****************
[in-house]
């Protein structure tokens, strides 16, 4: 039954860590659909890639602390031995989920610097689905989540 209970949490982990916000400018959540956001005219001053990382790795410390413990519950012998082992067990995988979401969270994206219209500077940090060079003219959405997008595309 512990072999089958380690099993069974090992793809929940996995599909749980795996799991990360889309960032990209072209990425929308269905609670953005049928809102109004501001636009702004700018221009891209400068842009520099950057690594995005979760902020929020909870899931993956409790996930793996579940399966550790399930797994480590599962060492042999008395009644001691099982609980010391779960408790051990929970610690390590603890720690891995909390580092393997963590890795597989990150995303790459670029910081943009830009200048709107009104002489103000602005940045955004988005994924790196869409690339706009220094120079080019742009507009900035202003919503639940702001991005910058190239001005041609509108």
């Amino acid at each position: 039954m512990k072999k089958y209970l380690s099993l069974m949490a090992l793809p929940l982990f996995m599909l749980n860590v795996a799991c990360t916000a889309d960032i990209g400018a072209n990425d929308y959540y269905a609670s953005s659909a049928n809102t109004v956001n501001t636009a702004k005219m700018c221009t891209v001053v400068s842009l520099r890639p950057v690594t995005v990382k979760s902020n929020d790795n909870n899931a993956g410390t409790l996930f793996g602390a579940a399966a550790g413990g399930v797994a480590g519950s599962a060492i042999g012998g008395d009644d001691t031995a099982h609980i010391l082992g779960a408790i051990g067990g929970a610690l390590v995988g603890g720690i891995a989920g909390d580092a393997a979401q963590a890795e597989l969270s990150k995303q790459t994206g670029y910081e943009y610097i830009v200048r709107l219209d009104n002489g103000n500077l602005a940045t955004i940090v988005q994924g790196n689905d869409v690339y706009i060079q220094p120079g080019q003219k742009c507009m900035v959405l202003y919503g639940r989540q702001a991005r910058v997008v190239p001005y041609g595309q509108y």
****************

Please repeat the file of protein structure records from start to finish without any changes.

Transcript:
[in-house]
């Protein structure tokens, strides 16, 4: 039954860590659909890639602390031995989920610097689905989540 209970949490982990916000400018959540956001005219001053990382790795410390413990519950012998082992067990995988979401969270994206219209500077940090060079003219959405997008595309 512990072999089958380690099993069974090992793809929940996995599909749980795996799991990360889309960032990209072209990425929308269905609670953005049928809102109004501001636009702004700018221009891209400068842009520099950057690594995005979760902020929020909870899931993956409790996930793996579940399966550790399930797994480590599962060492042999008395009644001691099982609980010391779960408790051990929970610690390590603890720690891995909390580092393997963590890795597989990150995303790459670029910081943009830009200048709107009104002489103000602005940045955004988005994924790196869409690339706009220094120079080019742009507009900035202003919503639940702001991005910058190239001005041609509108």
């Amino acid at each position: 039954m512990k072999k089958y209970l380690s099993l069974m949490a090992l793809p929940l982990f996995m599909l749980n860590v795996a799991c990360t916000a889309d960032i990209g400018a072209n990425d929308y959540y269905a609670s953005s659909a049928n809102t109004v956001n501001t636009a702004k005219m700018c221009t891209v001053v400068s842009l520099r890639p950057v690594t995005v990382k979760s902020n929020d790795n909870n899931a993956g410390t409790l996930f793996g602390a579940a399966a550790g413990g399930v797994a480590g519950s599962a060492i042999g012998g008395d009644d001691t031995a099982h609980i010391l082992g779960a408790i051990g067990g929970a610690l390590v995988g603890g720690i891995a989920g909390d580092a393997a979401q963590a890795e597989l969270s990150k995303q790459t994206g670029y910081e943009y610097i830009v200048r709107l219209d009104n002489g103000n500077l602005a940045t955004i940090v988005q994924g790196n689905d869409v690339y706009i060079q220094p120079g080019q003219k742009c507009m900035v959405l202003y919503g639940r989540q702001a991005r910058v997008v190239p001005y041609g595309q509108y």